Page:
Updated Jun 16, 2018

The big picture: Britain’s car industry faces an EU crisis

A parking lot of cars for sale in Britain. Photo: Adrian Dennis/AFP via Getty Images

The British auto industry could be at risk by the end of March 2019, when the U.K. leaves the European Union.

The big picture: Britain exports 45% of its cars to the rest of the EU, but with a split forthcoming and no plan in place, it's unclear how Britain is going to move one of its most valuable exports, per CNN Money.

Between the lines: The Business, Energy and Industrial Strategy committee said in March that it is "unrealistic" to think new trade deals could offset the trade barriers created by Brexit.

Britain would trade with the EU like it was any other country under the World Trade Organization, but it could come at a heft cost for the auto industry.

By the numbers:

  • The industry employs more than 800,000 people but could see jobs cut from a loss of investment.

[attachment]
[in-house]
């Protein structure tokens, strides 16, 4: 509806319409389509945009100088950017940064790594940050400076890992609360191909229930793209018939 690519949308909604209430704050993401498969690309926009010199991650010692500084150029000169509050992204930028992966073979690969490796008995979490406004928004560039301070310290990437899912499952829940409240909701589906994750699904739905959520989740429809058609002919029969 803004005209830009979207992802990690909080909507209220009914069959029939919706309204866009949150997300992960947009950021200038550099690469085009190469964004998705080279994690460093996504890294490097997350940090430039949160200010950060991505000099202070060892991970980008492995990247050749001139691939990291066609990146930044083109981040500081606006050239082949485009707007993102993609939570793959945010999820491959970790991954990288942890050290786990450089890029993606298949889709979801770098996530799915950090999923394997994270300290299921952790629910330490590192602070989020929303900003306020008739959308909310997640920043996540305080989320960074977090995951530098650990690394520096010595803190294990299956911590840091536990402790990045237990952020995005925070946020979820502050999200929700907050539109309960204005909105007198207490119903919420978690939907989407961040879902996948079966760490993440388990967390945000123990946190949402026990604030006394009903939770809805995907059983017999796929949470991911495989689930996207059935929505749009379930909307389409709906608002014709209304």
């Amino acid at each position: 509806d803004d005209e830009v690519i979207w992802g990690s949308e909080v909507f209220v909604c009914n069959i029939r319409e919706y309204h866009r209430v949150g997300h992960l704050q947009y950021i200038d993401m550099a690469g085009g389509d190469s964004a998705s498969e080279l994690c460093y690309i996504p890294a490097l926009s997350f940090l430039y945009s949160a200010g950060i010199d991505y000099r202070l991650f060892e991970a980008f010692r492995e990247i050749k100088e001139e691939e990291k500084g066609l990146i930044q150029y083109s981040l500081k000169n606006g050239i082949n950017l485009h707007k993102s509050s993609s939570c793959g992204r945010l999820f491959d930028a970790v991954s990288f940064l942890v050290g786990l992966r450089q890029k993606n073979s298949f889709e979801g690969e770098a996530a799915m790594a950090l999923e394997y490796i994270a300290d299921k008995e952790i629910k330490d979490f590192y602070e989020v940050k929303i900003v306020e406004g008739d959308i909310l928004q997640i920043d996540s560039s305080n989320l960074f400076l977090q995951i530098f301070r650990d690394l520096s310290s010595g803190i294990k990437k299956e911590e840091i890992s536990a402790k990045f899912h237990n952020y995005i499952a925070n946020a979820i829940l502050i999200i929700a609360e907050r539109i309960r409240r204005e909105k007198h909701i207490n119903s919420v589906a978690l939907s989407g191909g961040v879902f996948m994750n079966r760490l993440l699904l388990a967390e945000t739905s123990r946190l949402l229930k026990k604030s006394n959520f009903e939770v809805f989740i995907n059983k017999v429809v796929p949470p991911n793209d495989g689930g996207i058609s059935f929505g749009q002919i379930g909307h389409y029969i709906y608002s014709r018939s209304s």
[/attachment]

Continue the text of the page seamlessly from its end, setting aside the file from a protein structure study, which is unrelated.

• The United Kingdom's auto sector had a 34% drop in investment in 2017, costing it $1.5 billion, per CNN Money.
  • Jaguar Land Rover said it would cut 1,000 UK jobs in April and announced it would move production of its Discovery model to Slovakia.
  • Demand for British cars dropped 9.8%, but the industry was still supported by exports.

The other side: Brexit proponents believe, despite the initial hits, a split from the EU will ultimately be a good thing for the automotive industry, reports BBC. Business is still booming with a 1.5% increase in exports reported by the Society of Motor Manufacturers and Traders.

Patrick Minford, chair of the Economists for Free Trade group, said in March that with the UK working outside of EU trade barriers competition will increase. The car industry "opposes free trade," he said, which would "keep competition from other world suppliers." Minford wrote a New York Times op-ed on the opportunities Brexit could create in 2016.

What's next: To save the auto industry, the UK and EU must come up with a trade agreement that benefits both sides of the table. If they can't, one of Britain's top exports is in real trouble.

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